A recent LRS Fast Facts used statistics from LibraryJobline.org, an online service for job seekers and employers hosted by LRS, to assess the state of Colorado’s library job market in 2011 as compared to previous years. The report showed that after bottoming out in 2009, Colorado has seen a slow but steady increase in the number of library jobs posted per year. Additionally, interest in those positions, as evidenced by the number of views per job, has dropped off. While starting salaries have increased slightly for positions that did not explicitly require an MLIS, the starting salary for positions which did mandate an MLIS were stagnant.

Data from LibraryJobline.org from the first quarter of 2012 suggests good news for those seeking library jobs in Colorado. On average, there have been 33 new jobs posted per month, as compared to 26 jobs per month in 2011—an increase of 27 percent. In contrast to the first quarter of 2011 alone, in which an average of 27 jobs per month were posted, 22 percent more jobs were posted in the first quarter of 2012 (Chart 1).

New jobs posted from January to April of 2012 were viewed an average of 761 times each, a decrease from 1,951 views per posting in all of 2011. This decrease could signify a less competitive job market, although it could be attributed to other reasons, such as the rise in the number of Library Jobline users who receive news about available positions via email, RSS feed, or Twitter.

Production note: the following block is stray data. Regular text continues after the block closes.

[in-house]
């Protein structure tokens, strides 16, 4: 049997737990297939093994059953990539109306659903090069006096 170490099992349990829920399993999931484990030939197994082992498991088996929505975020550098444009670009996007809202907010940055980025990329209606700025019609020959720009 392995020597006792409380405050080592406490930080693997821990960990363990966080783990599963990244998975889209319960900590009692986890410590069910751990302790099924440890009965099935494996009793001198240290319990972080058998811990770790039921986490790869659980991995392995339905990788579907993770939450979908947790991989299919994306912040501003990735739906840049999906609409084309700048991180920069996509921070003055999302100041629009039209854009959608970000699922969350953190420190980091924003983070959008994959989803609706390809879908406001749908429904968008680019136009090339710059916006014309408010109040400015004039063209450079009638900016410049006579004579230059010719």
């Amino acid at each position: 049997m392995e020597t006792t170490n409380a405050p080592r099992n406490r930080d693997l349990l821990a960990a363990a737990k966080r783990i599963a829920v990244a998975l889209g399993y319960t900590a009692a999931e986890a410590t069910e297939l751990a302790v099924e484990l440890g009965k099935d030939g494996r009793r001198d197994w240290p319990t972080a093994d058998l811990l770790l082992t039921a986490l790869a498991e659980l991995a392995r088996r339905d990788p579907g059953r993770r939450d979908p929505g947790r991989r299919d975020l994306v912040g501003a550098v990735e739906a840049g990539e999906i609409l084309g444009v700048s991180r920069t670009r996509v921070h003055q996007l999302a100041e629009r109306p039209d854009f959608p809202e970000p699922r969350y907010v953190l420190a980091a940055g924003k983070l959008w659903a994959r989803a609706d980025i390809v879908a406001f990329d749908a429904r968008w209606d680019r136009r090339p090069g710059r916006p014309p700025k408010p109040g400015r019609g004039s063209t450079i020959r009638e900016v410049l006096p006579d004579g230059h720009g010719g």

These “Hot Jobs” were viewed more than any others in the first quarter of 2012:

Librarian, High Plains Library District, Erie Community Library

  • 1855 views
  • $20/hour
  • 30 hours/week

 Senior Librarian, The Denver Public Library, Hampden Branch Library

  • 1828 views
  • $22.05/hour
  • 40 hours/week

 Library Assistant (Substitute), City and County of Broomfield, Mamie Doud Eisenhower Public Library

  • 1734 views
  • $15/hour
  • On call

Only 22 percent of first-quarter 2012 LibraryJobline.org postings required an MLS or MLIS degree, as compared with 33 percent in all of 2011. Nineteen percent would give preference to candidates with an MLS or MLIS, and 59 percent of all first quarter 2012 postings did not specify any such preference or requirement (Chart 2).

Of 147 jobs that were open (not posted) in the first quarter of 2012, 17 (12%) did not list starting salaries. With those exceptions, the average starting salary for positions that did not require or prefer an MLIS was $19 per hour, or $2 more than the average starting salary for similar positions in 2011. The starting salary for positions that preferred an MLS/MLIS dipped by $2 however, from $21 to $19 per hour. Starting salaries for positions that required an MLS/MLIS rose slightly, from an average of $24 per hour to $24.25.